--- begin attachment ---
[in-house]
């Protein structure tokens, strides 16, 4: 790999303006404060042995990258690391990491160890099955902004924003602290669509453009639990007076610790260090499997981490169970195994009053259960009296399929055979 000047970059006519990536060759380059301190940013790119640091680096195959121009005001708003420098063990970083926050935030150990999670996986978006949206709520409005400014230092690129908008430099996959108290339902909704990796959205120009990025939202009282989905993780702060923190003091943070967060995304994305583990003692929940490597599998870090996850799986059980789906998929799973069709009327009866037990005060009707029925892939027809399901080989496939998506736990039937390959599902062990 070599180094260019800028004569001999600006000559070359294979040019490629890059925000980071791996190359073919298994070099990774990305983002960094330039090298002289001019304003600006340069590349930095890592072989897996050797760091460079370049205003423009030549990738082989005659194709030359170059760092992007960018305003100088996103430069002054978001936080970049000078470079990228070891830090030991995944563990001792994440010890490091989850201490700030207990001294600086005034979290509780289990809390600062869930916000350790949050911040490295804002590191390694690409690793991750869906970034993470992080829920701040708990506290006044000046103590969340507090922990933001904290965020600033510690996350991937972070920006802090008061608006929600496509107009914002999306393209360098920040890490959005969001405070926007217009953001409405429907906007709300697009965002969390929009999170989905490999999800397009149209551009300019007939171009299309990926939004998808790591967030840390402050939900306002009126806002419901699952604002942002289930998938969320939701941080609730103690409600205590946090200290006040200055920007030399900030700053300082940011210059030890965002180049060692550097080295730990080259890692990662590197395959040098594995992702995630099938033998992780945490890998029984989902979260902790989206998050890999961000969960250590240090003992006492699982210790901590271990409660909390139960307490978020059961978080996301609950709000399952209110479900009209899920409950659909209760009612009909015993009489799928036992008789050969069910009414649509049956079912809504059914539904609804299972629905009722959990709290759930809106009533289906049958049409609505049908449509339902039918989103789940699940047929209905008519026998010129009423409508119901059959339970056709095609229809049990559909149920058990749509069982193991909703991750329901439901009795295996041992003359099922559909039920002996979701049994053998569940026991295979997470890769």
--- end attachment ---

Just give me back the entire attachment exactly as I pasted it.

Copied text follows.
[in-house]
């Protein structure tokens, strides 16, 4: 790999303006404060042995990258690391990491160890099955902004924003602290669509453009639990007076610790260090499997981490169970195994009053259960009296399929055979 000047970059006519990536060759380059301190940013790119640091680096195959121009005001708003420098063990970083926050935030150990999670996986978006949206709520409005400014230092690129908008430099996959108290339902909704990796959205120009990025939202009282989905993780702060923190003091943070967060995304994305583990003692929940490597599998870090996850799986059980789906998929799973069709009327009866037990005060009707029925892939027809399901080989496939998506736990039937390959599902062990 070599180094260019800028004569001999600006000559070359294979040019490629890059925000980071791996190359073919298994070099990774990305983002960094330039090298002289001019304003600006340069590349930095890592072989897996050797760091460079370049205003423009030549990738082989005659194709030359170059760092992007960018305003100088996103430069002054978001936080970049000078470079990228070891830090030991995944563990001792994440010890490091989850201490700030207990001294600086005034979290509780289990809390600062869930916000350790949050911040490295804002590191390694690409690793991750869906970034993470992080829920701040708990506290006044000046103590969340507090922990933001904290965020600033510690996350991937972070920006802090008061608006929600496509107009914002999306393209360098920040890490959005969001405070926007217009953001409405429907906007709300697009965002969390929009999170989905490999999800397009149209551009300019007939171009299309990926939004998808790591967030840390402050939900306002009126806002419901699952604002942002289930998938969320939701941080609730103690409600205590946090200290006040200055920007030399900030700053300082940011210059030890965002180049060692550097080295730990080259890692990662590197395959040098594995992702995630099938033998992780945490890998029984989902979260902790989206998050890999961000969960250590240090003992006492699982210790901590271990409660909390139960307490978020059961978080996301609950709000399952209110479900009209899920409950659909209760009612009909015993009489799928036992008789050969069910009414649509049956079912809504059914539904609804299972629905009722959990709290759930809106009533289906049958049409609505049908449509339902039918989103789940699940047929209905008519026998010129009423409508119901059959339970056709095609229809049990559909149920058990749509069982193991909703991750329901439901009795295996041992003359099922559909039920002996979701049994053998569940026991295979997470890769």